FBI Director James ComeyJames Brien ComeyHillary 2024? Given the competition, she may be the Dems' best hope Trump draws attention with admission he 'fired Comey' Countering the ongoing Republican delusion MORE said in an interview broadcast Sunday night that the bureau wants cyber criminals “looking over their shoulders when they’re sitting at a keyboard.”


During a “60 Minutes” interview, Comey outlined resources committed to rooting out cyber crime, including a headquarters for those investigations called “CyWatch” that coordinates with the CIA and the National Security Agency and is located in a top-secret location.

The prime-time interview, in part, explored the century-old bureau’s entry into the 21st century of law enforcement and its efforts to not only crack down on foreign criminals that hack into American companies but also piece together how terrorists are evolving.

Even while displaying the reach of the FBI, Comey said he understands — and appreciates — a distrust of the American government.

“I believe that Americans should be deeply skeptical of government power,” he said. “You cannot trust people in power.”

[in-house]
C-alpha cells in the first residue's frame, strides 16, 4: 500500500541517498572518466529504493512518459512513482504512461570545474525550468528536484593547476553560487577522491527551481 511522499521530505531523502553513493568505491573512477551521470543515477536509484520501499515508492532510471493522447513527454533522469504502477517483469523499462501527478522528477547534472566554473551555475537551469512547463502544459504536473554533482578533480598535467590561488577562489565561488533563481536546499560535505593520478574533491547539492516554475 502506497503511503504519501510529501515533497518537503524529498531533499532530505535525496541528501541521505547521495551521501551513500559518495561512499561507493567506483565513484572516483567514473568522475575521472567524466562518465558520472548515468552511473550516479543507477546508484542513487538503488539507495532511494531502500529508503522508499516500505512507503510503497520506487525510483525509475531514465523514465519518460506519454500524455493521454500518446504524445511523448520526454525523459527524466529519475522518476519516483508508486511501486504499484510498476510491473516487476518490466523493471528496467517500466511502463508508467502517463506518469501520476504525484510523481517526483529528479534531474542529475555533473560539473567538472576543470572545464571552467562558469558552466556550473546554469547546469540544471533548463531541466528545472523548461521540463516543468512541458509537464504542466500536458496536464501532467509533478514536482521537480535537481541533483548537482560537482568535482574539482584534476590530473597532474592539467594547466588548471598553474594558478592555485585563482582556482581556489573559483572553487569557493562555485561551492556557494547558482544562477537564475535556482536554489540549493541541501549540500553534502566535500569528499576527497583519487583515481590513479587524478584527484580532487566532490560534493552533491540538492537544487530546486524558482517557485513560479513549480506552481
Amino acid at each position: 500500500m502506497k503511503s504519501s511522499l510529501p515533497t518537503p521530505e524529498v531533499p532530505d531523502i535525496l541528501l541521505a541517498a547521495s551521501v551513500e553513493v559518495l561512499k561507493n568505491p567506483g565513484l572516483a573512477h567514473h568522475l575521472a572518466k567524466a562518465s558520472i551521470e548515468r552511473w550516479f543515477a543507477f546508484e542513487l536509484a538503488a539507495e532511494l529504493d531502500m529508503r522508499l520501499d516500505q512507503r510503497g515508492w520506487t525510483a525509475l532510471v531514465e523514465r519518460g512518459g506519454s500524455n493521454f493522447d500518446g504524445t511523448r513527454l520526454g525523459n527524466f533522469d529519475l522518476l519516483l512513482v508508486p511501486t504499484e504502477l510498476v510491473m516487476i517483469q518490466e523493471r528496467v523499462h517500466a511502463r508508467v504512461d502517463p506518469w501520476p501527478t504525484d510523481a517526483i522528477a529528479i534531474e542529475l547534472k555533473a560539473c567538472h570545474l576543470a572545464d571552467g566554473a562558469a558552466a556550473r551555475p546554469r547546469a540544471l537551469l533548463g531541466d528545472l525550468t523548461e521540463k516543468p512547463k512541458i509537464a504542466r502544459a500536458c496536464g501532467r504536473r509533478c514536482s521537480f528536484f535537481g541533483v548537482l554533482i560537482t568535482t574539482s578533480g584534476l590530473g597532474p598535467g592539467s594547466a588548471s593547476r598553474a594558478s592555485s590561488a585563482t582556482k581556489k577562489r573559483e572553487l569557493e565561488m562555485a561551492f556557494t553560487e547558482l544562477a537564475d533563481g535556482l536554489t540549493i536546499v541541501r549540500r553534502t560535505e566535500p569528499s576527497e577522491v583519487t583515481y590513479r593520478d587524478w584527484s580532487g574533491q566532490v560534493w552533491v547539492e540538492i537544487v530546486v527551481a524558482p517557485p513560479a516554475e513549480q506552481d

On his desk, Comey keeps a 1963 request from former FBI Director J. Edgar Hoover, signed by then-Attorney General Robert Kennedy, allowing for surveillance on Martin Luther King Jr., whom the government suspected of being a communist.

“No time limit. No space restriction. No review. No oversight,” Comey said about the agreement, which he says keeps him grounded about what the government should and should not be doing.

In the interview, Comey also recalls disagreements with the Bush administration in 2004 over its warrantless wiretapping program, saying that much of it was illegal.

Those disagreements led him to proffer his resignation — he served at the time as deputy attorney general — to President George W. Bush, who later made changes to the program that Comey ultimately reauthorized.

Asked if the FBI now conducts surveillance without a court order, Comey replied: “No. we don’t do electronic surveillance without a court order.”

“We cannot read your emails or listen to your calls without going to a federal judge, making a showing of probable cause … and get permission for a limited period of time to intercept those communications,” he said.

Meanwhile, the agency is being sued for using national security letters, which have been in existence since the 1970s, to obtain a consumer’s financial or communications records from companies in the process of a national security investigation. The letters allow the agency to go around the courts, while often imposing a gag order on the companies to prevent disclosure.